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King County health officer: ‘Be cautiously optimistic,’ but COVID risk remains

Artwork covers the windows of a closed business in the Ballard neighborhood during the ongoing COVID-19 pandemic. (MyNorthwest photo)

There are reasons to be cautiously optimistic in respect to COVID-19, Dr. Jeff Duchin, health officer with Public Health — Seattle & King County, said in his weekly update. But he also warned now is not the time to let up.

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As of March 5, there have been more than 82,000 cases of COVID-19 in King County since the outbreak began a year ago, more than 5,100 hospitalizations, and more than 1,400 deaths.

“We are in a much better place today than we were a month ago,” Duchin said, adding that with the good news comes reasons for caution.

“With continued attention to COVID-19 prevention and increasing vaccination, there is a good chance we will be much closer to normal life this summer,” he said. “However, our case rates have stopped decreasing and the more infectious, and possibly more severe, variants are increasing.”

A few weeks ago, Dr. Duchin equated society’s position in the COVID-19 pandemic to being in the eye of a hurricane. This week, he says the forecast may have improved, but “we still need to prepare for potentially stormy weather ahead.”

While cases, hospitalizations, and deaths have decreased since the third wave peaked in December and January, King County is now just over 90% back to where it was when the third wave started last fall. The third wave accounted for three quarters of the total cases in the county and half of the hospitalizations and deaths. Over the last week, there was an average of 133 daily cases reported in King County, compared to 76 daily before the third wave and 778 daily at the peak in early December.

Dr. Duchin added that over the past two weeks, the recent decline in new cases has flattened out. That plateau began about two weeks after the region moved into Phase 2, which has increased the county’s activities and interactions. The public health department is watching closely for signs of an increase in cases, or in hospitalizations, which typically lag a few weeks behind any increase in cases.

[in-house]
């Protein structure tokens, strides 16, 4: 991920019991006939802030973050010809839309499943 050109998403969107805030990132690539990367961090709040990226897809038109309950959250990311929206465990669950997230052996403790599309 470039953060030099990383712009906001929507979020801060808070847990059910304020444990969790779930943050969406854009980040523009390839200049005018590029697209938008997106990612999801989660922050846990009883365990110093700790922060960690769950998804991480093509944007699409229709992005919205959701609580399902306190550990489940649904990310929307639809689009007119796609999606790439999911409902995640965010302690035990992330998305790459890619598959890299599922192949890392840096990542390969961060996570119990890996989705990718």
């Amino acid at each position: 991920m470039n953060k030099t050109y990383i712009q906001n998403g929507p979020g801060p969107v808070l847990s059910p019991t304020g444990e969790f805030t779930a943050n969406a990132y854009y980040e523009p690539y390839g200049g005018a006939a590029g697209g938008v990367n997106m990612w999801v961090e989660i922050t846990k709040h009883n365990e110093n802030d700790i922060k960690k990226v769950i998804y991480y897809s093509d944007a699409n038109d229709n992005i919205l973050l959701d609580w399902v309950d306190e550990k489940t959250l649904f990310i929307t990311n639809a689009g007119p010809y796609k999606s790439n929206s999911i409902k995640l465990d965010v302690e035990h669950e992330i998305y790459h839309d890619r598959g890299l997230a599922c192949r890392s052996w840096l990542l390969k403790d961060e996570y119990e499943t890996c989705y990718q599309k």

“After a relatively long and steep downhill ride, we have a warning light on the dashboard that we need to pay attention to,” Duchin said.

Overall, Duchin warns that we cannot get comfortable as there remains a threat of a fourth wave.

“If we get too comfortable and don’t suppress the spread of COVID-19, if we travel and gather to the extent we did during the summer and winter holiday seasons, we will increase the risk of experiencing another large surge of cases, hospitalizations, and deaths this spring,” he said.

“So we’re getting closer, but we’re not out of danger yet,” Duchin added. “Letting up on important COVID-19 prevention measures too soon is like jumping from an airplane and throwing off your parachute before you reach the ground.”

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Dr. Duchin explains that continuing the COVID-19 precautions that have been proven to limit the spread of this virus — including wearing well-fitted masks, limiting activities, and improving ventilation — in addition to increased vaccination coverage, will help decrease the risk of a fourth wave.

“My bottom line for today is, again, that we can be cautiously optimistic, but significant risk and uncertainty remains,” he said. “… This virus is relentless. We can’t let up now. But we need to continue to take all our precautions. Hope for the best, but at the same time, being prepared for the worst for just a few more months.”

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